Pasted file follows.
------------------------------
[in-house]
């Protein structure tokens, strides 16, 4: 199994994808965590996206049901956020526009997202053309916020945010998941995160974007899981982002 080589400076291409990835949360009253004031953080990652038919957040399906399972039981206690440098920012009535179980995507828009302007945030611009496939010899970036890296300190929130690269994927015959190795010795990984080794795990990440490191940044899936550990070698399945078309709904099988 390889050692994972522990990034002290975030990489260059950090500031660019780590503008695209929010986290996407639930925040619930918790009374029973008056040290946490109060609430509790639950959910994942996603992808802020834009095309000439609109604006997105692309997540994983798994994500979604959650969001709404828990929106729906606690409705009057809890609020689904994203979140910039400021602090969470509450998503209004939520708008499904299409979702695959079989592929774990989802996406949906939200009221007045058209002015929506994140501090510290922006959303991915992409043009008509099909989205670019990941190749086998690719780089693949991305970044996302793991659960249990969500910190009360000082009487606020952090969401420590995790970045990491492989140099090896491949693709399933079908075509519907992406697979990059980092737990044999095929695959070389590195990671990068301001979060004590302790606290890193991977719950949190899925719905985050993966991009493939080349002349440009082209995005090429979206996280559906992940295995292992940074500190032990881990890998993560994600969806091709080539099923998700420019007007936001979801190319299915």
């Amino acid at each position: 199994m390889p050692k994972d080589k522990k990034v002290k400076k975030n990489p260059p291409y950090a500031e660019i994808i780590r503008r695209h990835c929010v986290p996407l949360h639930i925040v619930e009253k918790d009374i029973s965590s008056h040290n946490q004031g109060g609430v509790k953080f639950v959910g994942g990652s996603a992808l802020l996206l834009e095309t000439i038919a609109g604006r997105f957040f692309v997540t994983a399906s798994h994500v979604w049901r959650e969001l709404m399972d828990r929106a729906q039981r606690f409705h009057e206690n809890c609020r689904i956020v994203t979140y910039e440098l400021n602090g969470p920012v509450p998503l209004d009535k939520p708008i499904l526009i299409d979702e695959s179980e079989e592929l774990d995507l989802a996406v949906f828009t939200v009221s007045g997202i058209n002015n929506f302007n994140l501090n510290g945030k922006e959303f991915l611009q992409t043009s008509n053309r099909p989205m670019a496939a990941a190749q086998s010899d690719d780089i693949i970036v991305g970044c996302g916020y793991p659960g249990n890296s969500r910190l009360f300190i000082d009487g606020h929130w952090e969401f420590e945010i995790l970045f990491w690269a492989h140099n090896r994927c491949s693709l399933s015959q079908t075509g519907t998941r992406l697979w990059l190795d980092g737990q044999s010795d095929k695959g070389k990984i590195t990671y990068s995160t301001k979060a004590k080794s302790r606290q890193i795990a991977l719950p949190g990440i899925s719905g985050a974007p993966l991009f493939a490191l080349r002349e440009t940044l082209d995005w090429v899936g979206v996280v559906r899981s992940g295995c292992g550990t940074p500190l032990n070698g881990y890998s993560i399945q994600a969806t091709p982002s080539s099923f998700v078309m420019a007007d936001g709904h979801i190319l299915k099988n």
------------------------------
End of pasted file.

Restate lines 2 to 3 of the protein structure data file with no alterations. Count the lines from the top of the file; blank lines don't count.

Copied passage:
């Protein structure tokens, strides 16, 4: 199994994808965590996206049901956020526009997202053309916020945010998941995160974007899981982002 080589400076291409990835949360009253004031953080990652038919957040399906399972039981206690440098920012009535179980995507828009302007945030611009496939010899970036890296300190929130690269994927015959190795010795990984080794795990990440490191940044899936550990070698399945078309709904099988 390889050692994972522990990034002290975030990489260059950090500031660019780590503008695209929010986290996407639930925040619930918790009374029973008056040290946490109060609430509790639950959910994942996603992808802020834009095309000439609109604006997105692309997540994983798994994500979604959650969001709404828990929106729906606690409705009057809890609020689904994203979140910039400021602090969470509450998503209004939520708008499904299409979702695959079989592929774990989802996406949906939200009221007045058209002015929506994140501090510290922006959303991915992409043009008509099909989205670019990941190749086998690719780089693949991305970044996302793991659960249990969500910190009360000082009487606020952090969401420590995790970045990491492989140099090896491949693709399933079908075509519907992406697979990059980092737990044999095929695959070389590195990671990068301001979060004590302790606290890193991977719950949190899925719905985050993966991009493939080349002349440009082209995005090429979206996280559906992940295995292992940074500190032990881990890998993560994600969806091709080539099923998700420019007007936001979801190319299915």
């Amino acid at each position: 199994m390889p050692k994972d080589k522990k990034v002290k400076k975030n990489p260059p291409y950090a500031e660019i994808i780590r503008r695209h990835c929010v986290p996407l949360h639930i925040v619930e009253k918790d009374i029973s965590s008056h040290n946490q004031g109060g609430v509790k953080f639950v959910g994942g990652s996603a992808l802020l996206l834009e095309t000439i038919a609109g604006r997105f957040f692309v997540t994983a399906s798994h994500v979604w049901r959650e969001l709404m399972d828990r929106a729906q039981r606690f409705h009057e206690n809890c609020r689904i956020v994203t979140y910039e440098l400021n602090g969470p920012v509450p998503l209004d009535k939520p708008i499904l526009i299409d979702e695959s179980e079989e592929l774990d995507l989802a996406v949906f828009t939200v009221s007045g997202i058209n002015n929506f302007n994140l501090n510290g945030k922006e959303f991915l611009q992409t043009s008509n053309r099909p989205m670019a496939a990941a190749q086998s010899d690719d780089i693949i970036v991305g970044c996302g916020y793991p659960g249990n890296s969500r910190l009360f300190i000082d009487g606020h929130w952090e969401f420590e945010i995790l970045f990491w690269a492989h140099n090896r994927c491949s693709l399933s015959q079908t075509g519907t998941r992406l697979w990059l190795d980092g737990q044999s010795d095929k695959g070389k990984i590195t990671y990068s995160t301001k979060a004590k080794s302790r606290q890193i795990a991977l719950p949190g990440i899925s719905g985050a974007p993966l991009f493939a490191l080349r002349e440009t940044l082209d995005w090429v899936g979206v996280v559906r899981s992940g295995c292992g550990t940074p500190l032990n070698g881990y890998s993560i399945q994600a969806t091709p982002s080539s099923f998700v078309m420019a007007d936001g709904h979801i190319l299915k099988n």